Truck News


Keeping Eyes on the Road Three

CALGARY, Alta. - Calgary's East West Express is the first trucking company in the world to implement a new vision-based safety system that combines a Lane Departure Warning (LDW) system with Forward Collision Warning (FCW) capabilities as well as...

CALGARY, Alta. – Calgary’s East West Express is the first trucking company in the world to implement a new vision-based safety system that combines a Lane Departure Warning (LDW) system with Forward Collision Warning (FCW) capabilities as well as headway monitoring.

The system is the first of its kind to combine the three applications in one system using a single camera, says Meny Benady, vice-president of marketing and business development for Israel-based Mobileye – the company that developed it.

Tom deWaal of East West Express has one of the company’s 55 trucks already equipped with the Mobileye system.

His plan is to roll it out through the entire fleet (including trucks run by owner/operators) by October.

“One of our big concerns was ‘What is the ultimate solution for our vehicles and our drivers? How can we have the safest operation possible?'” deWaal told Truck West.

After scouring the industry for a system that delivers all the necessary capabilities at a reasonable price, deWaal decided the best solution was the Mobileye system.

He based his decision on three factors: performance, price and potential (the fact it’s software-driven provides the ability to add new features without having to replace the hardware).

“I believe that by incorporating it into our company, within a year’s time we will have paid for the system through a reduction in accidents,” predicts deWaal.

“If we are able to prevent one accident, it will pay for itself.”

Not surprising since the U.S. National Transportation Safety Board pegs the average cost per large truck crash involving an injury at US$217,000. That climbs to US$3.54 million when a fatality is involved.

Fewer accidents means lower insurance rates as well, and while East West’s insurer isn’t offering a discount on premiums just yet, deWaal is confident insurance costs will decrease over time as the carrier’s accident rate goes down.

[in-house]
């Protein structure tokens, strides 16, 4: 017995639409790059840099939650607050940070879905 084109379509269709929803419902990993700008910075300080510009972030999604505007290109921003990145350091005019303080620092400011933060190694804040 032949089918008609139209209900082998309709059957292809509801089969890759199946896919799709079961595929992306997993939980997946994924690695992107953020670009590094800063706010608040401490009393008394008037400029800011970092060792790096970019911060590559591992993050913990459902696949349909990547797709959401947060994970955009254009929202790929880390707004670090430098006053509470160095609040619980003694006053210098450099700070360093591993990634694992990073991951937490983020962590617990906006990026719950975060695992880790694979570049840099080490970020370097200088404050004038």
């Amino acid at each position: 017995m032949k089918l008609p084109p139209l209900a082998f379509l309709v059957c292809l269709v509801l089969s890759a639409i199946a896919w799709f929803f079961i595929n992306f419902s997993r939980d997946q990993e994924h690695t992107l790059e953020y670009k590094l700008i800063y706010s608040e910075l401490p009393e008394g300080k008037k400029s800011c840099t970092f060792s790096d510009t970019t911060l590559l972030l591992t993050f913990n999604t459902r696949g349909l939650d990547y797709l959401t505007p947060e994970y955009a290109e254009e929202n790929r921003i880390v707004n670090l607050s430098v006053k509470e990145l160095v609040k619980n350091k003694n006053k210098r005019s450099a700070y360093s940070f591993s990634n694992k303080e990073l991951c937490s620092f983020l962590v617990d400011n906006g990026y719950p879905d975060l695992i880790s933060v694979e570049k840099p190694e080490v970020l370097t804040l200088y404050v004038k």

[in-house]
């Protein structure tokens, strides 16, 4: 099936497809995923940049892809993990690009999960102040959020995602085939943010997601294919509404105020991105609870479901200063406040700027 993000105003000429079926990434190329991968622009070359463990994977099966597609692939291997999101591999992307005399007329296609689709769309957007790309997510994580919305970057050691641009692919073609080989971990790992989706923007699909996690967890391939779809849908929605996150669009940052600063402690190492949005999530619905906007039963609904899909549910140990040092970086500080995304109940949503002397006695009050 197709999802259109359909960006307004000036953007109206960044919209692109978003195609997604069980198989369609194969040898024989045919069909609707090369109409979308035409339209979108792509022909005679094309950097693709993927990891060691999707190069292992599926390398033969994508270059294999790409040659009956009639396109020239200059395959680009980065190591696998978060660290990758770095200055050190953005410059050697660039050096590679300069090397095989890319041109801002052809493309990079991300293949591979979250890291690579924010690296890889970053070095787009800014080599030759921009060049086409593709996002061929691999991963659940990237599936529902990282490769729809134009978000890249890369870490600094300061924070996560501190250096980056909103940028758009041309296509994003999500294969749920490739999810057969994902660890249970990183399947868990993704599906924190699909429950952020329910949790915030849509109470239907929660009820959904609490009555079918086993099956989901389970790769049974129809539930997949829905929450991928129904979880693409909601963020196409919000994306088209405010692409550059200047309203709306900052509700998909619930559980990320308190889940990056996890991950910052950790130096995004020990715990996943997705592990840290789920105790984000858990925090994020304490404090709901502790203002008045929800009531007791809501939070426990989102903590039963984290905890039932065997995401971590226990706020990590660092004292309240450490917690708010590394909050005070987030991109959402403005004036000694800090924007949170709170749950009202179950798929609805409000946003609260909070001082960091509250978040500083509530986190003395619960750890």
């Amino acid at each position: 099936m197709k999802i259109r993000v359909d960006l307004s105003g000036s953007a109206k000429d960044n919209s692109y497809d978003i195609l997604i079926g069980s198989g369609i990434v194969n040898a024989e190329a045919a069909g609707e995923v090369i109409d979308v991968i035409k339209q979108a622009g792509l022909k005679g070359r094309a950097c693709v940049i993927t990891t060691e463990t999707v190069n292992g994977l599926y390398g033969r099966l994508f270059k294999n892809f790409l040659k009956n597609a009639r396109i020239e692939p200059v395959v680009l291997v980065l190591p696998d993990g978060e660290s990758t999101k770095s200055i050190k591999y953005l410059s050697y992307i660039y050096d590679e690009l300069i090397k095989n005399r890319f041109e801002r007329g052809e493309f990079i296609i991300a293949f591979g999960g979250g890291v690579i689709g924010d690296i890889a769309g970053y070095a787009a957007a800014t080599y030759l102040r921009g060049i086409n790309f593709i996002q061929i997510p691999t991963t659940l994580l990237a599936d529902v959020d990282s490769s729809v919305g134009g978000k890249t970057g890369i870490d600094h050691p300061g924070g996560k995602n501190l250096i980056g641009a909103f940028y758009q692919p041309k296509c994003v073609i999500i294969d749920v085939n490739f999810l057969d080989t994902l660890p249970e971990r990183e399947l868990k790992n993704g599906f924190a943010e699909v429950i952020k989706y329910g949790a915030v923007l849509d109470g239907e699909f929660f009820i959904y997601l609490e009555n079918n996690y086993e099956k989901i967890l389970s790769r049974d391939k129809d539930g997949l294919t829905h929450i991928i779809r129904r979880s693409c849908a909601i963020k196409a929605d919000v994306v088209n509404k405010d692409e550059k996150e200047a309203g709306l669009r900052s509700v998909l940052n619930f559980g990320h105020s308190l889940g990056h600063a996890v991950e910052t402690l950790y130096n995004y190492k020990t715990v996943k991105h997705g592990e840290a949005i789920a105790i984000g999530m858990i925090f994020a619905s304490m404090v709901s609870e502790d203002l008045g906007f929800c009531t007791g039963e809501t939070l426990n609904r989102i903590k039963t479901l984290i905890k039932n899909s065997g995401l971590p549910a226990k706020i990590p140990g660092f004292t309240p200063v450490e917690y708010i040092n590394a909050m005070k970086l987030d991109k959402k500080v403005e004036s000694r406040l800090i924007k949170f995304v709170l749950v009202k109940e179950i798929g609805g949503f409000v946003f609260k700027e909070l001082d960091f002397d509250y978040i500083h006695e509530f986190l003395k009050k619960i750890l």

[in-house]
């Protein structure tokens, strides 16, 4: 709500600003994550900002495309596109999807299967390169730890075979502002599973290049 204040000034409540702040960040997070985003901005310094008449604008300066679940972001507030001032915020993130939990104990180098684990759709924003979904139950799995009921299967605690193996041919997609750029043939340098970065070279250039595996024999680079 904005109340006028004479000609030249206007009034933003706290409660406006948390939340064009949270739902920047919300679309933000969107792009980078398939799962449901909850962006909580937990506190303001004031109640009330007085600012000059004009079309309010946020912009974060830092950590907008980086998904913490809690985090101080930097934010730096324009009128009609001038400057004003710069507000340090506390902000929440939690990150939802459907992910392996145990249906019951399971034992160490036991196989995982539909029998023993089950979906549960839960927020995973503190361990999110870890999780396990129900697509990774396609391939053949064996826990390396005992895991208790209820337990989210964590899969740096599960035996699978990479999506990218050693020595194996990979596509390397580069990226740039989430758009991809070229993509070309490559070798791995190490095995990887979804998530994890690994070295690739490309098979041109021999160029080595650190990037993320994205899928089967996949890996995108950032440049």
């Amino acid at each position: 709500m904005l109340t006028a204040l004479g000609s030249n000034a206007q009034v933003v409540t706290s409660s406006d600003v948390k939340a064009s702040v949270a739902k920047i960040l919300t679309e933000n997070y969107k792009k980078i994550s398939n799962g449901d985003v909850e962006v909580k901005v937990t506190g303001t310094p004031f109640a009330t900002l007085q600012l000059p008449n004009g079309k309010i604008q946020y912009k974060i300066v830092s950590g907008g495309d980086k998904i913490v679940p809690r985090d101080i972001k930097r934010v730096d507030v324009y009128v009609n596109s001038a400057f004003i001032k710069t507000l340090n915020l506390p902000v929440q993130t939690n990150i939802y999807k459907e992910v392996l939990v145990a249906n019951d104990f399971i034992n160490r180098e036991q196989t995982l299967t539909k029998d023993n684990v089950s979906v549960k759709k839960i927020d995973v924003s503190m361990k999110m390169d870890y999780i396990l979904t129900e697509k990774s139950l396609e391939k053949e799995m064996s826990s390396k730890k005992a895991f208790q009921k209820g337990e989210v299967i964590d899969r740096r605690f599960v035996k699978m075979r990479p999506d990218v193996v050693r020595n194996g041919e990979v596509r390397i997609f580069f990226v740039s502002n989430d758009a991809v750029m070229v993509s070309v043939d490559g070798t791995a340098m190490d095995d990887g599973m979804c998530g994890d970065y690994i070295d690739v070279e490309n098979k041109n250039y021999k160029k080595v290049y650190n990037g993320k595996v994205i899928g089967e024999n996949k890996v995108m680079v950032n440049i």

Benady told Truck West that Mobileye is the first company to offer LDW, FCW and headway monitoring using a single camera. Existing products in the marketplace use radar to detect other vehicles, but Benady says that’s not as effective, especially when driving through corners.

And then there are the other visual safety systems available in the automotive market, which tend to use multiple cameras and deliver only one of the applications offered by Mobileye.

“Anyone who knows anything about computer visuals says you must have two cameras to create a 3D depth map of the scene,” he explains.

“But as humans, our stereo vision is useful for only about one metre – the reach of your arm. For anything beyond that we use other information, for example the rate of change (i.e. the changing size of an object in the distance).”

Mobileye decided to use a single camera because “one camera is cheaper than two and if you have two cameras you must calibrate between them and in the real world it is very difficult to keep them calibrated.”

The camera is about one cubic inch and is mounted to the front windshield.

Also inside the truck, a small processing board is required as well as the display unit.

In East West’s demonstration truck, a detailed monitor provides far more information than any driver would actually want. deWaal says when the program is rolled out across the fleet, the detailed monitors will be replaced with bare-bones display units that show only the minimal information required.